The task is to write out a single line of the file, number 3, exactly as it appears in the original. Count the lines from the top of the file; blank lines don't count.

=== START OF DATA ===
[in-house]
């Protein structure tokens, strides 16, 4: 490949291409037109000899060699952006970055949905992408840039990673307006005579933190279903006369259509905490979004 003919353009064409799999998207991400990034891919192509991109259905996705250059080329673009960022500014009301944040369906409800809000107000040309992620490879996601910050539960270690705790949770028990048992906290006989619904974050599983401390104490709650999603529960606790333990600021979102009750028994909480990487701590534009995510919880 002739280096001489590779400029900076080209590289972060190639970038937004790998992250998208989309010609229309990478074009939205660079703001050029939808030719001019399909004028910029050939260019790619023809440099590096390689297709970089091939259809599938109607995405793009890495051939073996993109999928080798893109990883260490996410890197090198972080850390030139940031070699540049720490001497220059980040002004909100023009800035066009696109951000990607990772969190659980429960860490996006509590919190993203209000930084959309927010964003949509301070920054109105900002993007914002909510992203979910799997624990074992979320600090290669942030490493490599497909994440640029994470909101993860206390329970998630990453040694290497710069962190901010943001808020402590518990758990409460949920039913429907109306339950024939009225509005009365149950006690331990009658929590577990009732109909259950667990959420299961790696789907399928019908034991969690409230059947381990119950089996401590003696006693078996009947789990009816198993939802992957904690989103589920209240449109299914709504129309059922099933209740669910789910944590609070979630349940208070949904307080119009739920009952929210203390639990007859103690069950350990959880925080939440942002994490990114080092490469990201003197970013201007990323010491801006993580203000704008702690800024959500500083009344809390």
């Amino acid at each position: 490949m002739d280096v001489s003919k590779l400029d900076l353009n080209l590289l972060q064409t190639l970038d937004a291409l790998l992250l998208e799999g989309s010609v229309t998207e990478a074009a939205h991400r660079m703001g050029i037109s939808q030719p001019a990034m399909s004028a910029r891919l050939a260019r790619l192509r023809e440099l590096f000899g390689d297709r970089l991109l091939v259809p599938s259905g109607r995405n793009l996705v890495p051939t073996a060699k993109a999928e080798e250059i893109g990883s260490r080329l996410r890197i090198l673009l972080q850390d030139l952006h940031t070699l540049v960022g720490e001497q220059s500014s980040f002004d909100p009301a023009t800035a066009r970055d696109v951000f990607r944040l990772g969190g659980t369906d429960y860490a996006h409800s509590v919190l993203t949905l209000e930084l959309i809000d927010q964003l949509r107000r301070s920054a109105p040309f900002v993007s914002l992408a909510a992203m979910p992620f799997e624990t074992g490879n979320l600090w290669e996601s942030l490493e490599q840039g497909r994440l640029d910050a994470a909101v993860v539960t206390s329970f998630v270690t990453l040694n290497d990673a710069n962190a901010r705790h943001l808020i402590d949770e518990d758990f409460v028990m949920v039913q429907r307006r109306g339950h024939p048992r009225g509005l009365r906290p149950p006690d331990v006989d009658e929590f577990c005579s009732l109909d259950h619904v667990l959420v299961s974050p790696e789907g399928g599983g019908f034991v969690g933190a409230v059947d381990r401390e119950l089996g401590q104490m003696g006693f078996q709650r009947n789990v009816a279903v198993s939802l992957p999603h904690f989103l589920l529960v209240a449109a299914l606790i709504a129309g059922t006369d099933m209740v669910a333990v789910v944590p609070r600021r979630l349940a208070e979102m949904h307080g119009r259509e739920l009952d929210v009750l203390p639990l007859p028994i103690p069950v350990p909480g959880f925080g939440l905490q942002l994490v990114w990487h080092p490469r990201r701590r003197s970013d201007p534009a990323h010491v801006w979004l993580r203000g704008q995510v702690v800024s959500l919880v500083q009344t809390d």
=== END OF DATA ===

């Amino acid at each position: 490949m002739d280096v001489s003919k590779l400029d900076l353009n080209l590289l972060q064409t190639l970038d937004a291409l790998l992250l998208e799999g989309s010609v229309t998207e990478a074009a939205h991400r660079m703001g050029i037109s939808q030719p001019a990034m399909s004028a910029r891919l050939a260019r790619l192509r023809e440099l590096f000899g390689d297709r970089l991109l091939v259809p599938s259905g109607r995405n793009l996705v890495p051939t073996a060699k993109a999928e080798e250059i893109g990883s260490r080329l996410r890197i090198l673009l972080q850390d030139l952006h940031t070699l540049v960022g720490e001497q220059s500014s980040f002004d909100p009301a023009t800035a066009r970055d696109v951000f990607r944040l990772g969190g659980t369906d429960y860490a996006h409800s509590v919190l993203t949905l209000e930084l959309i809000d927010q964003l949509r107000r301070s920054a109105p040309f900002v993007s914002l992408a909510a992203m979910p992620f799997e624990t074992g490879n979320l600090w290669e996601s942030l490493e490599q840039g497909r994440l640029d910050a994470a909101v993860v539960t206390s329970f998630v270690t990453l040694n290497d990673a710069n962190a901010r705790h943001l808020i402590d949770e518990d758990f409460v028990m949920v039913q429907r307006r109306g339950h024939p048992r009225g509005l009365r906290p149950p006690d331990v006989d009658e929590f577990c005579s009732l109909d259950h619904v667990l959420v299961s974050p790696e789907g399928g599983g019908f034991v969690g933190a409230v059947d381990r401390e119950l089996g401590q104490m003696g006693f078996q709650r009947n789990v009816a279903v198993s939802l992957p999603h904690f989103l589920l529960v209240a449109a299914l606790i709504a129309g059922t006369d099933m209740v669910a333990v789910v944590p609070r600021r979630l349940a208070e979102m949904h307080g119009r259509e739920l009952d929210v009750l203390p639990l007859p028994i103690p069950v350990p909480g959880f925080g939440l905490q942002l994490v990114w990487h080092p490469r990201r701590r003197s970013d201007p534009a990323h010491v801006w979004l993580r203000g704008q995510v702690v800024s959500l919880v500083q009344t809390d």